Now available for pre-order: Managing Priorities by Harry Max

Frequently Asked Questions

These common questions and their short answers are taken from Chris Risdon and Patrick Quattlebaum’s book Orchestrating Experiences: Collaborative Design for Complexity. You can find longer answers to each in your copy of the book, either printed or digital version.

  1. Do I have to do all these things in this book to orchestrate experiences successfully?
    We cover many frameworks and tools, but you will likely gravitate to approaches that meet your unique needs. For example, you may find ecosystem mapping (Chapter 3) and storyboarding (Chapters 8 and 9) help you get the job done, while touchpoint inventories (Chapter 2) or improvisation (Chapter 8) don’t resonate in your culture. The key: try out different approaches and build the toolkit that works for you.
  2. Isn’t this just a lot of deliverables?
    No! Working collaboratively with your colleagues is critical to orchestrating experiences. It takes effort and skill. What you do make—such as experience maps (Chapter 5), experience principles (Chapter 6), and opportunity maps (Chapter 7)—should be approached as tools to build empathy, inspire ideas, create alignment, and take action towards the same outcomes.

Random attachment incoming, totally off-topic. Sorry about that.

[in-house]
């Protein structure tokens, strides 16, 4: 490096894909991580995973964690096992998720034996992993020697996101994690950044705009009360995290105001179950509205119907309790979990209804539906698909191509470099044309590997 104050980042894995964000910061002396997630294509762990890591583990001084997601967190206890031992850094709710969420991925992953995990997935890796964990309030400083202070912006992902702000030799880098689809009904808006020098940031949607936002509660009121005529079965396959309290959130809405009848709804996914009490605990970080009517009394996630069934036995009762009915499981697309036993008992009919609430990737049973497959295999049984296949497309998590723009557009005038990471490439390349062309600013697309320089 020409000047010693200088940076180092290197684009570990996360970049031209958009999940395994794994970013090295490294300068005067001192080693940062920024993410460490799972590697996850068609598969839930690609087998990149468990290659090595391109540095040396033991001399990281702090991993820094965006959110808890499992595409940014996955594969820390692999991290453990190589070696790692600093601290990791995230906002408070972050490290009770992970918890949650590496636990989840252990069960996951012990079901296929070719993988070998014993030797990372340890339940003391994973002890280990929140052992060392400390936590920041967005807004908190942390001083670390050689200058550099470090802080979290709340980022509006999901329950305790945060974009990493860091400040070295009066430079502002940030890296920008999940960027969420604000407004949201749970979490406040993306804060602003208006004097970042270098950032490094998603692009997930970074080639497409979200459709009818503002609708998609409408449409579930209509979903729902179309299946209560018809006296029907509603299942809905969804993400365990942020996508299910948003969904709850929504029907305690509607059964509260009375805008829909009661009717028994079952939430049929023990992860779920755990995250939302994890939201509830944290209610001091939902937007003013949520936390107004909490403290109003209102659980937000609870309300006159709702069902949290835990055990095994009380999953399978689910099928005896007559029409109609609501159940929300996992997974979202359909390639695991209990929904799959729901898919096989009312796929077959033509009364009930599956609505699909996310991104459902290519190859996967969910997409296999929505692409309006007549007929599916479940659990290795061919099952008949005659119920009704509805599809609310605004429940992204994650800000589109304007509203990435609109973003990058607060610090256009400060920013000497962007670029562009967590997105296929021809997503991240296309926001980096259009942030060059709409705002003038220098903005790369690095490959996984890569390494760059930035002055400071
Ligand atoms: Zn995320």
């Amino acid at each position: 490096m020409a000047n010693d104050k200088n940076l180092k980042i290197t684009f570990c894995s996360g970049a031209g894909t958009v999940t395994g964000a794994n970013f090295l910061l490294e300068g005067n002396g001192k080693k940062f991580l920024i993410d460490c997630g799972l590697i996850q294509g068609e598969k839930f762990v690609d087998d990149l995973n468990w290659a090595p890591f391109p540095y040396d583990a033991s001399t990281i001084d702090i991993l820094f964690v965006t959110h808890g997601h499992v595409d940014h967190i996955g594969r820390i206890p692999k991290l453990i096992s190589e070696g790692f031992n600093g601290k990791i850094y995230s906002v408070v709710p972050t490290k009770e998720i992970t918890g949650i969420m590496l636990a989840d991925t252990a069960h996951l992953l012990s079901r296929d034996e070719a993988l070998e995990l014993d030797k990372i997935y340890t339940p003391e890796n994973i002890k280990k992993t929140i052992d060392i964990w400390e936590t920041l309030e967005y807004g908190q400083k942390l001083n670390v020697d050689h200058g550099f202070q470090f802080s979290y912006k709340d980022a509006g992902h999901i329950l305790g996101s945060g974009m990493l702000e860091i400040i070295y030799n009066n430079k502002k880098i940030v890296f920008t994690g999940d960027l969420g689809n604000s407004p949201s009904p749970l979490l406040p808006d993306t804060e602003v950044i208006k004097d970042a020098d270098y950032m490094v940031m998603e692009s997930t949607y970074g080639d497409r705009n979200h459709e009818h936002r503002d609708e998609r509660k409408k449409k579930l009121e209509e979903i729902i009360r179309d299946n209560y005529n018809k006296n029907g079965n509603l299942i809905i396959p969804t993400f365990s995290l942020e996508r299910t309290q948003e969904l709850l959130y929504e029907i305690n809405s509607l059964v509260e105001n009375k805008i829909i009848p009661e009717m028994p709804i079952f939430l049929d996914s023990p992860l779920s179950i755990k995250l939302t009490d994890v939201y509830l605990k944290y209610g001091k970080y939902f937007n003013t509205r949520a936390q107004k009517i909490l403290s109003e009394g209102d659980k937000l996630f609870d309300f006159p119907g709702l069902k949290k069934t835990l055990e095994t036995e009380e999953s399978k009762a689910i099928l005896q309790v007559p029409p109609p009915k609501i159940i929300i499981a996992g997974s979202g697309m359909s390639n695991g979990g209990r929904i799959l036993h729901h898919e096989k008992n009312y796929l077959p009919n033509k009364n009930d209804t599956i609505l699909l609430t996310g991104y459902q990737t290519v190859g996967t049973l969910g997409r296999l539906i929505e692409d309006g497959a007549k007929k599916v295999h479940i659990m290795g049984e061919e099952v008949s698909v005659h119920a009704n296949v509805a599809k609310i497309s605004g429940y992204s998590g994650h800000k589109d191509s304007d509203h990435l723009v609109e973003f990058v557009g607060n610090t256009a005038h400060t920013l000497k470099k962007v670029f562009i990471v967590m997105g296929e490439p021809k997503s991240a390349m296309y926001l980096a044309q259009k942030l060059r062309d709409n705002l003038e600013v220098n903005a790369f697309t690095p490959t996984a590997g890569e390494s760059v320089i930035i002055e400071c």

3. You didn’t mention [insert tool here]. Does that mean I shouldn’t use it anymore?
    We are constantly adding, dropping, and modifying design methods in our own toolkits. Those presented in this book have proven to be predictably effective when designing for complex ecosystems with cross-functional teams. In some cases, these approaches may displace other things in your toolkit. We think you will find, however, that most will complement other methods and tools that you commonly use. We also hope the book inspires you to nd or invent additional approaches to orchestrate experiences better.
  4. Does this take a lot of time?
    More complex design problems in large organizations require more time as a rule. However, you will nd that the approaches we cover can be leveraged when you need to run fast and lean. For example, you can use portions of the example workshops (Chapters 2, 3, 5, 6, 7, and 8) to design small working sessions. Or you could use the ideation techniques (Chapter 8) within a small team.
  5. Isn’t this service design? (Or isn’t this just UX design or customer experience?)
    Yes! And no! We’ve intentionally approached this book as a synthesis of best practices, regardless of tribal affiliation. The service design, user experience, customer experience, and other communities have contributed to the growth of the orchestration mindset. And you’ll see us reference these practices and others (for example, see Chapters 1, 2, 7, and 10). At their heart, what they all have in common is human-centeredness. We will show you how to put it all together in action, regardless of whether you feel you’re doing user experience design, service design, interaction design, or [insert discipline here].

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